Marks (Out of 100) No of students 0-20 18 20-30 17 30-40 15 40-50 8 50-60 14 60-70 21 70-100 7 Total 100

i. What is the probability that a student selected at random has scored less than 40?

ii. What is the probability that a student selected at random has scored more than 50?

Sol: Total number of students = 100

Number of students having scored less than 40% = $18+17+15$ = 50

Number of students having scored more than 50% = $14+21+7$ = 42

i. P(Less than 40%) = $\frac{50}{100}$ = $\frac{1}{2}$

ii. P(More than 50%) = $\frac{42}{100}$ = $\frac{21}{50}$

7. The distance (in km) of 20 doctors from their residence to their place of work were found as follows:

5, 6, 4, 7, 2, 9, 1, 6, 4, 3, 5, 32, 4, 6, 21, 15, 4,15,18,5

What is the probability that a doctor lives:

(i) Less than 6 km from her place of work?

(ii) More than or equal to 6 km from her place of work?

(iii) Within 0.5 km from her place of work?

Sol: Total number of doctors = 20

Number of doctors with travelling distance below 6km = 10

Number of doctors with travelling distance more than or equal to 6 km = 10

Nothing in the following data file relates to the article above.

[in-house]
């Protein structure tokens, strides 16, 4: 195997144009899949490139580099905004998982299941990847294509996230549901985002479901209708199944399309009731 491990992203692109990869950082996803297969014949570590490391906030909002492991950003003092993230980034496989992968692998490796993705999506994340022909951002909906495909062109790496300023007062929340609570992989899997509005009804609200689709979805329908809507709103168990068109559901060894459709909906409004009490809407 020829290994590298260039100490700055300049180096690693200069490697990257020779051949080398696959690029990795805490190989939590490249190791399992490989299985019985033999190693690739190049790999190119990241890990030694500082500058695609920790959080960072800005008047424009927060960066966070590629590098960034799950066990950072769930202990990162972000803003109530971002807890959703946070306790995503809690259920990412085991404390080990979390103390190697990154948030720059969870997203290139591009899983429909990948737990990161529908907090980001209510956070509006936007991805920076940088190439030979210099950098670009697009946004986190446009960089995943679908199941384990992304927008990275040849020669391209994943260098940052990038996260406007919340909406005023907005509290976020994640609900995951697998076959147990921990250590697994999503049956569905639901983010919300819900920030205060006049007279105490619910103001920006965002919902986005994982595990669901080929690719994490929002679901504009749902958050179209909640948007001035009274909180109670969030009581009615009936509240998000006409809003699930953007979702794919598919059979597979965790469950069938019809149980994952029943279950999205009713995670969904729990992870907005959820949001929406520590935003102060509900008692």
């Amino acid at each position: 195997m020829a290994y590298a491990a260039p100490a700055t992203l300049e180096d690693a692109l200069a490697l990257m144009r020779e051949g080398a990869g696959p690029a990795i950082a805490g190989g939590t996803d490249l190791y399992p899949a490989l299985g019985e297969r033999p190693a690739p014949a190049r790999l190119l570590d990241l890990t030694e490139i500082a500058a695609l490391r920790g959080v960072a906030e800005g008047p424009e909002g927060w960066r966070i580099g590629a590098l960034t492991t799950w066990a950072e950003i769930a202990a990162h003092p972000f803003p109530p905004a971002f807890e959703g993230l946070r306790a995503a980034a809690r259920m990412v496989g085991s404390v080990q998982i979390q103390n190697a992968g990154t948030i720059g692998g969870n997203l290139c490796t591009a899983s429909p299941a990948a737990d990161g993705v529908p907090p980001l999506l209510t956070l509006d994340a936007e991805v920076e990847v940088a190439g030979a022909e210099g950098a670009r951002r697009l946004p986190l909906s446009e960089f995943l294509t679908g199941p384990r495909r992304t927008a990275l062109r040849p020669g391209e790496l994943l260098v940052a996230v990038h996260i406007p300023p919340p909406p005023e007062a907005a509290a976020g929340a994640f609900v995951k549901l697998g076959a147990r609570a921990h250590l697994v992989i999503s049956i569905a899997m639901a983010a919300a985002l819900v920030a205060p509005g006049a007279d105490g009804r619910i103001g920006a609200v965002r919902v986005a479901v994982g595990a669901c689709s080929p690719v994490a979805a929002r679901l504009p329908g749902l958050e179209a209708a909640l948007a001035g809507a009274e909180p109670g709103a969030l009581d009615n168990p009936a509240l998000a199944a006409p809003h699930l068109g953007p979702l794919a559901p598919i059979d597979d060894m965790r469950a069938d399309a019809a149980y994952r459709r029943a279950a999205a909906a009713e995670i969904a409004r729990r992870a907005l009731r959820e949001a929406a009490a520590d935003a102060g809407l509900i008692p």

Number of doctors with travelling distance below 0.5 km = 0

(i) P( Less than 6 km) = $\frac{10}{20}$ =$\frac{1}{2}$

(ii) P( More than or equal to 6) = $\frac{10}{20}$ = $\frac{1}{2}$

(iii) P(Less than 0.5 km) = $\frac{0}{20}$ = 0

8. A survey of 100 students was conducted to know the opinion of the students about the subject statistics which is recorded in the following table.

 Opinion Number of students Like 37 Dislike 63

What is the probability that a student selected at random

i. Likes the subject?

ii. Dislikes the subject?

Sol: Total number of students = 100

Number of students liking the subject = 37

Number of students disliking the subject = 63

i. P(liking the subject) = $\frac{37}{100}$

ii. P(Disliking the subject) = $\frac{63}{100}$

9. Nine bags of wheat flour, each marked 5 kg, actually contained the following weights of flour (in kg):

5.08 ,4.95, 5.00, 4.96, 5.08, 4.98, 5.04, 5.07 and 5.00

What is the probability that any of these bags chosen at random contains less than 5 kg of flour?

Sol: Total number of wheat bags = 9

Number of wheat bags weighing less than 5 kg = 3

P( Weighing less than 5 kg) = $\frac{3}{9}$ = $\frac{1}{3}$

10. You were asked to prepare a frequency distribution table regarding the blood groups of 30 students of a class. Use this table to determine the probability that a student of this class, selected at random, has blood group AB.

The blood groups of 10 students of Class VIII are recorded as follows:
O,AB,A,B,O,A,AB,AB,O and AB

Represent this data in the form of a frequency distribution table. Use this table to determine the probability that a student of this class, selected random, has blood group O.

Sol: Frequency Distribution Table:

 Blood Group Frequency A 2 B 1 AB 4 O 3

Total number of students = 10

Number of students having blood group O = 3

P(Blood group O) = $\frac{3}{10}$